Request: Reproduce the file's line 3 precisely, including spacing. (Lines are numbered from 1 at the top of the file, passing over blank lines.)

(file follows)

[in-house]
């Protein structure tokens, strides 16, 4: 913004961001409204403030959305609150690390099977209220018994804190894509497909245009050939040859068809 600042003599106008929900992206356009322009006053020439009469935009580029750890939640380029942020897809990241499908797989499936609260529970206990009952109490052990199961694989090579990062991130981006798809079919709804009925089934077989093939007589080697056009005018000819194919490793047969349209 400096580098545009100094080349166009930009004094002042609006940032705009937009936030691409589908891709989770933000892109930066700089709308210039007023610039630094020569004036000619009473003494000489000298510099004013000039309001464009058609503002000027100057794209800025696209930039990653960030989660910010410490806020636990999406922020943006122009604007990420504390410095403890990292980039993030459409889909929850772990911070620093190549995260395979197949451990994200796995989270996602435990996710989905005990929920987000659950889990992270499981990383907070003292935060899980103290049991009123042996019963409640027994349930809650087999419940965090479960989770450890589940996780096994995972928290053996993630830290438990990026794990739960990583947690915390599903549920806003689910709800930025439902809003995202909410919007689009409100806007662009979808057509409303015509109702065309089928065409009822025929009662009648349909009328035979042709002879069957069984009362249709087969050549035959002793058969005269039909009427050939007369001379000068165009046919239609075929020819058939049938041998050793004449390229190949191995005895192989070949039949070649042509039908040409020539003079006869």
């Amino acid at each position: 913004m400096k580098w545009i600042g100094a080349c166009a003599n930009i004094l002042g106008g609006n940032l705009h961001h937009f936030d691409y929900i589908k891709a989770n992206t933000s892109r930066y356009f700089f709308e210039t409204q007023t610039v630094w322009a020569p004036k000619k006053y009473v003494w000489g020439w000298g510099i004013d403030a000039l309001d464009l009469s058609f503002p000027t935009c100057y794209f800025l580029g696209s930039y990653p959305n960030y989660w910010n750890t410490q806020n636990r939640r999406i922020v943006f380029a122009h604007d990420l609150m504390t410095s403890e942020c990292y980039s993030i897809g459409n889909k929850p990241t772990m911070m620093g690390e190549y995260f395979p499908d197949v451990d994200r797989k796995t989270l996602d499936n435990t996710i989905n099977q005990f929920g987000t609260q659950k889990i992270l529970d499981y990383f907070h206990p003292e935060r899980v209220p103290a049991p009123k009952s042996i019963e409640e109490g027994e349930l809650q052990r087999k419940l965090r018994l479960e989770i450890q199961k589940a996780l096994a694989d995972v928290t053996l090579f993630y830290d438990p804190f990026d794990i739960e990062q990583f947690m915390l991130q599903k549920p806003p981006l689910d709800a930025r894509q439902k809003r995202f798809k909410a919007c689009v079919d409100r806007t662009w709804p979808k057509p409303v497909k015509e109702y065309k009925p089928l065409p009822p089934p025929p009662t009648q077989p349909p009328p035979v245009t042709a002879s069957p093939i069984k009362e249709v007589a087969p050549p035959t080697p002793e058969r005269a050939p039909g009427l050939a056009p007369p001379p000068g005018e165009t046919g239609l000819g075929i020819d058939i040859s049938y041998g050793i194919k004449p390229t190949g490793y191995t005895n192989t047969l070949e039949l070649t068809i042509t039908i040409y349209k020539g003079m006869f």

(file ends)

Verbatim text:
């Amino acid at each position: 913004m400096k580098w545009i600042g100094a080349c166009a003599n930009i004094l002042g106008g609006n940032l705009h961001h937009f936030d691409y929900i589908k891709a989770n992206t933000s892109r930066y356009f700089f709308e210039t409204q007023t610039v630094w322009a020569p004036k000619k006053y009473v003494w000489g020439w000298g510099i004013d403030a000039l309001d464009l009469s058609f503002p000027t935009c100057y794209f800025l580029g696209s930039y990653p959305n960030y989660w910010n750890t410490q806020n636990r939640r999406i922020v943006f380029a122009h604007d990420l609150m504390t410095s403890e942020c990292y980039s993030i897809g459409n889909k929850p990241t772990m911070m620093g690390e190549y995260f395979p499908d197949v451990d994200r797989k796995t989270l996602d499936n435990t996710i989905n099977q005990f929920g987000t609260q659950k889990i992270l529970d499981y990383f907070h206990p003292e935060r899980v209220p103290a049991p009123k009952s042996i019963e409640e109490g027994e349930l809650q052990r087999k419940l965090r018994l479960e989770i450890q199961k589940a996780l096994a694989d995972v928290t053996l090579f993630y830290d438990p804190f990026d794990i739960e990062q990583f947690m915390l991130q599903k549920p806003p981006l689910d709800a930025r894509q439902k809003r995202f798809k909410a919007c689009v079919d409100r806007t662009w709804p979808k057509p409303v497909k015509e109702y065309k009925p089928l065409p009822p089934p025929p009662t009648q077989p349909p009328p035979v245009t042709a002879s069957p093939i069984k009362e249709v007589a087969p050549p035959t080697p002793e058969r005269a050939p039909g009427l050939a056009p007369p001379p000068g005018e165009t046919g239609l000819g075929i020819d058939i040859s049938y041998g050793i194919k004449p390229t190949g490793y191995t005895n192989t047969l070949e039949l070649t068809i042509t039908i040409y349209k020539g003079m006869f």